REDMOND, WA: Microsoft has signaled its intent to rebuild its image from the inside, putting a much stronger focus on corporate social responsibility.
The company told its 50,000 employees in an internal memo from CEO Steve Ballmer earlier this month that, for the first time, its mission is more than merely creating and improving technology; it also involves the company's relationships with its customers and others in the industry.
The Ballmer memo, a copy of which was seen by PRWeek, tells the staff, "Our mission is not just about building a great technology; it's also about who we are as a company and as individuals, how we manage our business internally, and how we think about and work with partners and customers."
Microsoft PR director Mark Murray told PRWeek, "There's no sea change ahead, just a continuation of our effort to improve. But it is a call for action. So we'll make adjustments to how we manage the PR of the company in accordance with the values Steve laid out. We'll also look at further adjustments we need to make, whether it's with the industry or our customers, or rebuilding trust in the company."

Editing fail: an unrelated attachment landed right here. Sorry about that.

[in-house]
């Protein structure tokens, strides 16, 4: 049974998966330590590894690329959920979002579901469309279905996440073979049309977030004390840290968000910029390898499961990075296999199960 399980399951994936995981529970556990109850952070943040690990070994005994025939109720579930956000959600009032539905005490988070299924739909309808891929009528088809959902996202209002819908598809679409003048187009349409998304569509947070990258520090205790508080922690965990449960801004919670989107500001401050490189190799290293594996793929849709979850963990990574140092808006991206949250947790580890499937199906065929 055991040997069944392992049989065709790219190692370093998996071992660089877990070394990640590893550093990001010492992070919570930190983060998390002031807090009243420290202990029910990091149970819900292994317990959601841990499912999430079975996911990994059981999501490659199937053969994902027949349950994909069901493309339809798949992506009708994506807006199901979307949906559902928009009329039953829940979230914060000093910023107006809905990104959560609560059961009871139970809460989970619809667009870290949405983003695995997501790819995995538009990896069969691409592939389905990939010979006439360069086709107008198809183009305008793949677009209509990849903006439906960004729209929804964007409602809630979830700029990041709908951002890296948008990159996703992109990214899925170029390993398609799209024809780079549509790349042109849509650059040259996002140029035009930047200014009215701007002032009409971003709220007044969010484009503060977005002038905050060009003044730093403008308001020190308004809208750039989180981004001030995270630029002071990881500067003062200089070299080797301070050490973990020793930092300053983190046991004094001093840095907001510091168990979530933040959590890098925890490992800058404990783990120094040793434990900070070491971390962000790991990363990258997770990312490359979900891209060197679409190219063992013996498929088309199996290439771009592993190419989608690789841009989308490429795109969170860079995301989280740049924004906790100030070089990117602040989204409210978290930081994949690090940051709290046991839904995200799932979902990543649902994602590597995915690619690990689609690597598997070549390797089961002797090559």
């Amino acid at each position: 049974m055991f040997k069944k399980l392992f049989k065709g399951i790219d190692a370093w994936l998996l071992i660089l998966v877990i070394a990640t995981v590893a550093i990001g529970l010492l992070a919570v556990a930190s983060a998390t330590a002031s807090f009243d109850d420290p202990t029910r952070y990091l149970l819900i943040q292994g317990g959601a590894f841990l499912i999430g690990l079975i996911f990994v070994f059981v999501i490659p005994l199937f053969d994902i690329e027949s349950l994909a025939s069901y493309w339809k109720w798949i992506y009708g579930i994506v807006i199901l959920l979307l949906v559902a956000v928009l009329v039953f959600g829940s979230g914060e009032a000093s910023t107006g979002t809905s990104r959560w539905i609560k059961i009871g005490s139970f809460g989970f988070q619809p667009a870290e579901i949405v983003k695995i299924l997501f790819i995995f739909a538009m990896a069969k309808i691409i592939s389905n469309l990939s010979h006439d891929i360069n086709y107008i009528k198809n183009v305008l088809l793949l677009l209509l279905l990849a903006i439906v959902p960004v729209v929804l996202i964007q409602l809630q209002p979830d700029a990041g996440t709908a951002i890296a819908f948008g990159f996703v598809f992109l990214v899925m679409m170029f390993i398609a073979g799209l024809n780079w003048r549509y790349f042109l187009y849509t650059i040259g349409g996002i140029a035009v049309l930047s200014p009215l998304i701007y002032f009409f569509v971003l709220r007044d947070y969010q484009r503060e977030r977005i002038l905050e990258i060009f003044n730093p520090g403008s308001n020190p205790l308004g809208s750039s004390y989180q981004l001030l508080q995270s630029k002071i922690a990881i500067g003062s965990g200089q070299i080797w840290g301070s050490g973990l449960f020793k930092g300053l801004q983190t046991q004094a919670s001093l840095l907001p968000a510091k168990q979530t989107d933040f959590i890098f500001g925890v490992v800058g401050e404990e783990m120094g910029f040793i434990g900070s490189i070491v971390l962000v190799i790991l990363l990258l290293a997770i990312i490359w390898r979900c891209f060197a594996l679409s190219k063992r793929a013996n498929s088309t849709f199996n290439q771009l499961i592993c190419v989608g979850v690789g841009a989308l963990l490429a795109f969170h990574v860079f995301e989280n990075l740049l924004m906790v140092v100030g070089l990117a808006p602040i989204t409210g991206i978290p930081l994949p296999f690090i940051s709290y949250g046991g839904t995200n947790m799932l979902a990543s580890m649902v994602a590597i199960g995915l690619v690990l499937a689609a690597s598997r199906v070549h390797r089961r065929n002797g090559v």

Murray said all elements of Microsoft's ongoing PR activities could get involved, "whether it's our PR partners, internally, or our agencies, Edelman, Waggener Edstrom, or Sandler."
Microsoft has been beset by its image as a greedy, corporate megalith, highlighted by the drawn-out antitrust case. Mark Anderson, an industry analyst who has consulted with Microsoft in the past, said, "(This) is an effort to rebrand the company. After two years as CEO, Steve understands what the problems really are, both externally and internally, and is making a concerted effort to address these issues. But to rebrand Microsoft globally - if it can be done - is a five- to 10-year job."
Despite Murray's hesitancy on the subject, Anderson also believes that the plan will involve a major change in the company's PR efforts.
Dated June 6, the memo was issued shortly after a retreat of several days by the executive staff, "where we had some breakthrough discussions about the company's mission and what we value, wrote Ballmer.
"To meet the expectations people have of us as an industry leader, and to take advantage of the opportunities reflected in our mission," Ballmer wrote, "there are a number of things we must prioritize and value as a company."
Specifically, Ballmer listed several "values the company plans to prioritize, ranging from "excellence in relationships, "trustworthy computing, and "broad customer connection to "innovative and responsible platform leadership, "enabling people to do new things," and "a global, inclusive approach."
Starting with the upcoming August review, Ballmer said every employee will have a formal discussion with their managers of how they are doing on those values. "I will meet with every VP and their top staffs over the next five months to get more discussion and input on ideas to help us make those ideas actionable, he wrote.